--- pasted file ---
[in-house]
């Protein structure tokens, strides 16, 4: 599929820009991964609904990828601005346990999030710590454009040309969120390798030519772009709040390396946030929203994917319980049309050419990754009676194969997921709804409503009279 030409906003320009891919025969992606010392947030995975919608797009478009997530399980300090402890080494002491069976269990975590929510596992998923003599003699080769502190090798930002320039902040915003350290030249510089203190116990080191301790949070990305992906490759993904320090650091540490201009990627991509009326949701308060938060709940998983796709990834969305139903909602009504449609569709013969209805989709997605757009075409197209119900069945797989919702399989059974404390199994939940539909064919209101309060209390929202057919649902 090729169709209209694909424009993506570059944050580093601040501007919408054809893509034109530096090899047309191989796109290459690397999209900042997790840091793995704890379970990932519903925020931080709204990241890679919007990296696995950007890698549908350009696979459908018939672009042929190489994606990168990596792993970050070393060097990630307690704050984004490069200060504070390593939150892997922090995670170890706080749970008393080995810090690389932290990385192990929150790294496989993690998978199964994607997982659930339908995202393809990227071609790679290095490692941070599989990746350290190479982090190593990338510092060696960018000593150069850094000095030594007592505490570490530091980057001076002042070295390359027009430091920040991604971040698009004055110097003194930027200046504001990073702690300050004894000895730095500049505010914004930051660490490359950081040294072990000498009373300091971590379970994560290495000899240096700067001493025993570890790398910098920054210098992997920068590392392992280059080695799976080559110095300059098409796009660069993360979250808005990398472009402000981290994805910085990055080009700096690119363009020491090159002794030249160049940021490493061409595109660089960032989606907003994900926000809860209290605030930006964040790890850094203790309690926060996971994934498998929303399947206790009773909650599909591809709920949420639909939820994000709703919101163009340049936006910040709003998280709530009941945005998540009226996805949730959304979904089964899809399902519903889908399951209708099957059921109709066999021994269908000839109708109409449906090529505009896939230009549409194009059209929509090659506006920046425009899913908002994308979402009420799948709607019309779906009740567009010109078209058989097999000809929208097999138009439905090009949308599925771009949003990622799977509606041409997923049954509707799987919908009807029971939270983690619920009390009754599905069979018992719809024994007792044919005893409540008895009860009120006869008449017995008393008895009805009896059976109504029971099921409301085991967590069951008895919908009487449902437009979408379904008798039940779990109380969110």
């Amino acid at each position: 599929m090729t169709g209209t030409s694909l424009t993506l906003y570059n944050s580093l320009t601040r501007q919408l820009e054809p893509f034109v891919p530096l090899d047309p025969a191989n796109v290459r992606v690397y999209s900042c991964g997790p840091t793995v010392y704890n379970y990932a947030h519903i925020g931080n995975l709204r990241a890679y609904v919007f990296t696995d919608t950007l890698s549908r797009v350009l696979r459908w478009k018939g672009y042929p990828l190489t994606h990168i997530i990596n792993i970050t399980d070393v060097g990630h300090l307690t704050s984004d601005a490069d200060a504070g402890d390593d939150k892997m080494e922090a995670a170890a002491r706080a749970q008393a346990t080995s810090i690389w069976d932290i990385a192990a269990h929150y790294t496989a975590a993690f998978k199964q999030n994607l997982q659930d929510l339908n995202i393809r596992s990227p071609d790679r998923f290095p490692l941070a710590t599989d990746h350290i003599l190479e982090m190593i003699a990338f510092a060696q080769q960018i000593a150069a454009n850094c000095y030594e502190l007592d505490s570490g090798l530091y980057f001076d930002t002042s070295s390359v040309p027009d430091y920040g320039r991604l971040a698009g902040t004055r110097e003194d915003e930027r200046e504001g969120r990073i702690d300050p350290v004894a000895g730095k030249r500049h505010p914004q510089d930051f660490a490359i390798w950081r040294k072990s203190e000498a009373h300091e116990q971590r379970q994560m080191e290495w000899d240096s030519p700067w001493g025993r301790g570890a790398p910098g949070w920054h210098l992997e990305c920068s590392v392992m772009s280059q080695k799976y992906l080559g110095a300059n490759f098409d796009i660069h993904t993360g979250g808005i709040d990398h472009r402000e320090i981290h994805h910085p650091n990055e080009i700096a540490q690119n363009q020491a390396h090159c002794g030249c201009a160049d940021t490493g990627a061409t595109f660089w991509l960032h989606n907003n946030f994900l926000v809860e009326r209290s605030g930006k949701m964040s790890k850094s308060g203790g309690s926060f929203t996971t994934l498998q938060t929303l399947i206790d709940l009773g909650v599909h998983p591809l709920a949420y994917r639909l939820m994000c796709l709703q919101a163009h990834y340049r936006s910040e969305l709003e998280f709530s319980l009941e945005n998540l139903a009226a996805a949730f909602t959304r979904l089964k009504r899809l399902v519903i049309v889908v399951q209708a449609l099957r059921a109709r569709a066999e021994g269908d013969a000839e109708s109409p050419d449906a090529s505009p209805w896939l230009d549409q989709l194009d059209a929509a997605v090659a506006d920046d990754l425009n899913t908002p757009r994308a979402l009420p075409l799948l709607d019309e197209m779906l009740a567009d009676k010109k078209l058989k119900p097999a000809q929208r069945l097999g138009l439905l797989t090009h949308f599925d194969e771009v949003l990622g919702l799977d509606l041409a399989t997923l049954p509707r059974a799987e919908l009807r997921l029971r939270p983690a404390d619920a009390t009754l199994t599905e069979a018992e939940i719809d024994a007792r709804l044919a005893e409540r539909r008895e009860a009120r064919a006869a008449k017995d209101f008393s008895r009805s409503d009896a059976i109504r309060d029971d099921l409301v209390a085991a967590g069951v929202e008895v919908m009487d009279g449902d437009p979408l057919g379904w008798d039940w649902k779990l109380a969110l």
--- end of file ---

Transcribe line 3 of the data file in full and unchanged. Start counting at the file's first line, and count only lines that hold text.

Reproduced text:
């Amino acid at each position: 599929m090729t169709g209209t030409s694909l424009t993506l906003y570059n944050s580093l320009t601040r501007q919408l820009e054809p893509f034109v891919p530096l090899d047309p025969a191989n796109v290459r992606v690397y999209s900042c991964g997790p840091t793995v010392y704890n379970y990932a947030h519903i925020g931080n995975l709204r990241a890679y609904v919007f990296t696995d919608t950007l890698s549908r797009v350009l696979r459908w478009k018939g672009y042929p990828l190489t994606h990168i997530i990596n792993i970050t399980d070393v060097g990630h300090l307690t704050s984004d601005a490069d200060a504070g402890d390593d939150k892997m080494e922090a995670a170890a002491r706080a749970q008393a346990t080995s810090i690389w069976d932290i990385a192990a269990h929150y790294t496989a975590a993690f998978k199964q999030n994607l997982q659930d929510l339908n995202i393809r596992s990227p071609d790679r998923f290095p490692l941070a710590t599989d990746h350290i003599l190479e982090m190593i003699a990338f510092a060696q080769q960018i000593a150069a454009n850094c000095y030594e502190l007592d505490s570490g090798l530091y980057f001076d930002t002042s070295s390359v040309p027009d430091y920040g320039r991604l971040a698009g902040t004055r110097e003194d915003e930027r200046e504001g969120r990073i702690d300050p350290v004894a000895g730095k030249r500049h505010p914004q510089d930051f660490a490359i390798w950081r040294k072990s203190e000498a009373h300091e116990q971590r379970q994560m080191e290495w000899d240096s030519p700067w001493g025993r301790g570890a790398p910098g949070w920054h210098l992997e990305c920068s590392v392992m772009s280059q080695k799976y992906l080559g110095a300059n490759f098409d796009i660069h993904t993360g979250g808005i709040d990398h472009r402000e320090i981290h994805h910085p650091n990055e080009i700096a540490q690119n363009q020491a390396h090159c002794g030249c201009a160049d940021t490493g990627a061409t595109f660089w991509l960032h989606n907003n946030f994900l926000v809860e009326r209290s605030g930006k949701m964040s790890k850094s308060g203790g309690s926060f929203t996971t994934l498998q938060t929303l399947i206790d709940l009773g909650v599909h998983p591809l709920a949420y994917r639909l939820m994000c796709l709703q919101a163009h990834y340049r936006s910040e969305l709003e998280f709530s319980l009941e945005n998540l139903a009226a996805a949730f909602t959304r979904l089964k009504r899809l399902v519903i049309v889908v399951q209708a449609l099957r059921a109709r569709a066999e021994g269908d013969a000839e109708s109409p050419d449906a090529s505009p209805w896939l230009d549409q989709l194009d059209a929509a997605v090659a506006d920046d990754l425009n899913t908002p757009r994308a979402l009420p075409l799948l709607d019309e197209m779906l009740a567009d009676k010109k078209l058989k119900p097999a000809q929208r069945l097999g138009l439905l797989t090009h949308f599925d194969e771009v949003l990622g919702l799977d509606l041409a399989t997923l049954p509707r059974a799987e919908l009807r997921l029971r939270p983690a404390d619920a009390t009754l199994t599905e069979a018992e939940i719809d024994a007792r709804l044919a005893e409540r539909r008895e009860a009120r064919a006869a008449k017995d209101f008393s008895r009805s409503d009896a059976i109504r309060d029971d099921l409301v209390a085991a967590g069951v929202e008895v919908m009487d009279g449902d437009p979408l057919g379904w008798d039940w649902k779990l109380a969110l």